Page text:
The grep command is a powerful command line tool in Linux used to search and filter out specific patterns or strings in a file, directory, or even in the output of other commands. You may be wondering about its unusual name; well it stands for “Global Regular Expression Print.” It was first introduced by Ken Thompson in 1973 for the Unix operating system. With its versatility and ease of use, the grep command is a must-have tool in every Linux user’s arsenal.

Generally, the grep command comes preinstalled on most Linux distros, but if you find it to be missing on your system, install it using the following commands:

Install on Debian-based systems:

sudo apt install grep

Install on Fedora-based systems:

Install on Arch-based systems:

sudo pacman -S grep

Linux Grep command: Syntax & Options

Using the grep command in Linux is pretty straightforward, thanks to its simple syntax along with the multiple options to play with. The syntax to use the grep command is:

How to Use the Grep Command in Linux

Say, for example, you want to match email addresses, you can use the regex “(.+)@(.+)n“. Seems complicated? Let’s break down this:

(.+) matches any characters except new lines

@ checks if the “@” symbol is present in the given sentence.

Now that you know what are regular expressions and how the grep command works, let’s now see how to use the grep command in Linux.

Search For Strings in Files with grep Command

The most common way to use grep is to search for specific strings in a file. The basic syntax to search with the grep command in files is:

grep "mango" fruits.txt

If you want to search while ignoring the case, then use the -i flag with the grep command for the above example:

grep -i "mango" fruits.txt

Search in Multiple Files with grep

With the grep command, you can not only search in a single file but also multiple files. This feature particularly becomes very handy when you need to go through multiple large files. The syntax to search for strings/patterns in multiple files with the grep command is:

For example, if you want to search for the string “student”, inside the files “student1.txt” and “student2.txt,” use this command:

grep "John" chúng tôi student2.txt

Search All Files in a Directory with grep

Suppose, you need to search for a string and you don’t remember the file name where it exists. You can obviously write all the filenames present in the directory, but instead, you can use simply use the “*” wildcard as shown:

grep "apple" *

If you want to search in specific file types only, use this syntax:

For example, if you want to search for the word “mango” only in .txt files, use this command:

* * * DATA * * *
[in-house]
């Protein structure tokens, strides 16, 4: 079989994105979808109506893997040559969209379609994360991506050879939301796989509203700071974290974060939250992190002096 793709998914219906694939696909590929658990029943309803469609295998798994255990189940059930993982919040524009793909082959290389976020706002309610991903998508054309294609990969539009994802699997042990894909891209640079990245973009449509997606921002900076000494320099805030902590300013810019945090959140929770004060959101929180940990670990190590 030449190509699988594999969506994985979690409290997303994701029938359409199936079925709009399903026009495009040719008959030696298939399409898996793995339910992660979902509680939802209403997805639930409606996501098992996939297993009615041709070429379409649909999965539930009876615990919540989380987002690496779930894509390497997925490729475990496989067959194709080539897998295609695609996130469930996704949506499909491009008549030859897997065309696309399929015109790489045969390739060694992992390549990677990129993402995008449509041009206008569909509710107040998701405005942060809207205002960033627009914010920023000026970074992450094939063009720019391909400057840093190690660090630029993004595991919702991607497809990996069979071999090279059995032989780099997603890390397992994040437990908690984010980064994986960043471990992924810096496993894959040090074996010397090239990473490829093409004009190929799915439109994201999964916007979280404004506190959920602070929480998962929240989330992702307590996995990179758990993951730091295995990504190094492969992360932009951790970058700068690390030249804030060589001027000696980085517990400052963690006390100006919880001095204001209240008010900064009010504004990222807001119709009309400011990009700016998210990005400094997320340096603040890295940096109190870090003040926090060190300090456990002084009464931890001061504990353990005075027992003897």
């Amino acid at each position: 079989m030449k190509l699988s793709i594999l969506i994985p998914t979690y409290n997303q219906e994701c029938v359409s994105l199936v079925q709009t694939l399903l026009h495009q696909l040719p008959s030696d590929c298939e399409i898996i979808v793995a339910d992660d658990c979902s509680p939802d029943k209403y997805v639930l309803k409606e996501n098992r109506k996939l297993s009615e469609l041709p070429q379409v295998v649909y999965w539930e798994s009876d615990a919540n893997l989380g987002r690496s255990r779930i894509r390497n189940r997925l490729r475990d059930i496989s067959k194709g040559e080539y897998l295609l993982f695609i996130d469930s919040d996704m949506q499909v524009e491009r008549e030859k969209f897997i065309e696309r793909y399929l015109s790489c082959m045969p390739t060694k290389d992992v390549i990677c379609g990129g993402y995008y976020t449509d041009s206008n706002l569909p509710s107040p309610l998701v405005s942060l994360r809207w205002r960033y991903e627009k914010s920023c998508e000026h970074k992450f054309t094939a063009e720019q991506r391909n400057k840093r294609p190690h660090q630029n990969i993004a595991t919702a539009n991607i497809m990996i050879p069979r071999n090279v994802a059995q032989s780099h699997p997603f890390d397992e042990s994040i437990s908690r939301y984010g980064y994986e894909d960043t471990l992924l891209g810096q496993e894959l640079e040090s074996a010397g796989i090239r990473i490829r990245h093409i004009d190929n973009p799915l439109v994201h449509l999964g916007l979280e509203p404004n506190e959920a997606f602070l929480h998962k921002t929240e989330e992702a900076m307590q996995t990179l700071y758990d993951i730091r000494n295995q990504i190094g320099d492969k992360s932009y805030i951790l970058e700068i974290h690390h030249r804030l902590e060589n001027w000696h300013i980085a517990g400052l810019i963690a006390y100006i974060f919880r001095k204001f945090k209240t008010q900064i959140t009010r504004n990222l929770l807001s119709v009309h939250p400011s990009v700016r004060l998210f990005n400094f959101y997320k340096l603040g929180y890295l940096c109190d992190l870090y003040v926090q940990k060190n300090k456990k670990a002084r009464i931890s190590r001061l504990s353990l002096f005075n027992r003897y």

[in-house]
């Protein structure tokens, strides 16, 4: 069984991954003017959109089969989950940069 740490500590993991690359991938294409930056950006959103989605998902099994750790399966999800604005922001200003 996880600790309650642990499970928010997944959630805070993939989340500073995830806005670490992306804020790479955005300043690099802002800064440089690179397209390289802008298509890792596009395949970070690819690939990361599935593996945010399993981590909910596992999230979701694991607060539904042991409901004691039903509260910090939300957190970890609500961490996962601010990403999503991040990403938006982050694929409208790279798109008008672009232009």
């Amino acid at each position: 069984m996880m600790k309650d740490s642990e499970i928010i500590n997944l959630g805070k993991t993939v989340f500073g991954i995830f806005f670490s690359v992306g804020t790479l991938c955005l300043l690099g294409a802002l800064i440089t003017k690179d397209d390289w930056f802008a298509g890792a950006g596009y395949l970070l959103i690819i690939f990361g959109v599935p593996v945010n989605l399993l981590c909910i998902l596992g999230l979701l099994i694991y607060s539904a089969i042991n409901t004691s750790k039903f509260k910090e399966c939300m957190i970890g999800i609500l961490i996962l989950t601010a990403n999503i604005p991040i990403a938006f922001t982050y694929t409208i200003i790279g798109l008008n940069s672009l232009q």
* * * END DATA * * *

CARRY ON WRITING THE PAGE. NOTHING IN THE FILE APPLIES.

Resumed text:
Using Regular Expression with grep

For example, if you want to filter out email IDs use this command:

grep -e "(.+)@(.+)" emails.txt

Search for Multiple Keywords using grep Command

Count Matching Results using grep Command

Sometimes, you may need to know the number of matching results. For this, you can use the -c flag with the grep command:

For example, if you need to see how many email IDs are there in the file student1.txt, use this command:

grep -E -c "(.+)@(.+)" student1.txt

If you want to see the number of lines not matching the search query, simply add the -v flag along with -c:

grep -v -E -c "(.+)@(.+)" student1.txt

Using grep Command with Shell Pipes

For example, if you want to see how many times the gcc command has been executed previously, you can use this command:

This will show only the results containing the word “gcc,” as shown in the picture below.

Using grep Command in Linux

The grep command is an essential tool for users who want to search for specific patterns or words in various files, directories, or even in other Linux command outputs. Once you have got hold of all the essential options and syntax, the grep command can help you to increase your productivity exponentially. While you are here, check out the new features in Ubuntu 23.04.

Grep Command in Linux FAQs

## Explanation And Examples Of Accrued Interest

Definition of Accrued Interest

Accrued interest (Acc. Int) refers to the amount of interest that has been accrued on investments or borrowings but the same has not been yet. It is treated as financial gain or obligation depending upon whether it is accrued on the investments made or the amount borrowed from debentures or bonds. It is recorded in the accounts to follow the accrual accounting system.

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Explanation

As per the accrual accounting system, the income that is incurred but not yet received or expense that is incurred but not yet paid is to be recorded in the accounts to reflect the accurate and fair view for the period mentioned. Acc. Int is the interest received on the investment, like fixed deposits, loans given, interest on bonds, etc., whereas Acc. Int can also be a liability, like interest on the amount borrowed from debentures or bonds. It follows the guidelines of generally accepted accounting principles like revenue recognition and the matching accounting principle. It refers to the accumulated interest due for receipt of payment but not received or paid, as the case may be. It is recorded at the end of the accounting period, i.e., on the balance sheet date, to reflect the accurate and fair view of the accounting.

Formula for Acc. Int

For borrowings like debentures and bonds, the formula for Acc. Int is as under:

Accrued Interest = Borrowed Amount * Yearly Interest Rate / 365 * Period for Which Interest Is Accrued.

The formula for Acc. Int on investment

Accrued Interest = Investment Amount * Yearly Interest Rate / 365 * Period for Which Interest Is Accrued.

Acc. Int as on the last day of the financial year or as on the balance sheet date is calculated for the period it is due. For example, the interest for each quarter will be received on the 10th of the next quarter. So, the interest of the last quarter, which accrued on 31st March, will be accepted on 10th April. Hence Acc. Int for the previous quarter, i.e., Jan – March, is due and will be recorded in the accounts as Acc. Int.

Examples

Different examples are mentioned below:

Example #1

The company borrows \$ 70,000 from the bank, and the annual interest rate is 5%. The amount was borrowed on 15-12-2024, where the interest payment is monthly. The financial year of the company closes on 31st December. Calculate the Acc. Int to be recognized in the books of accounts at the closing of the financial year?

Solution: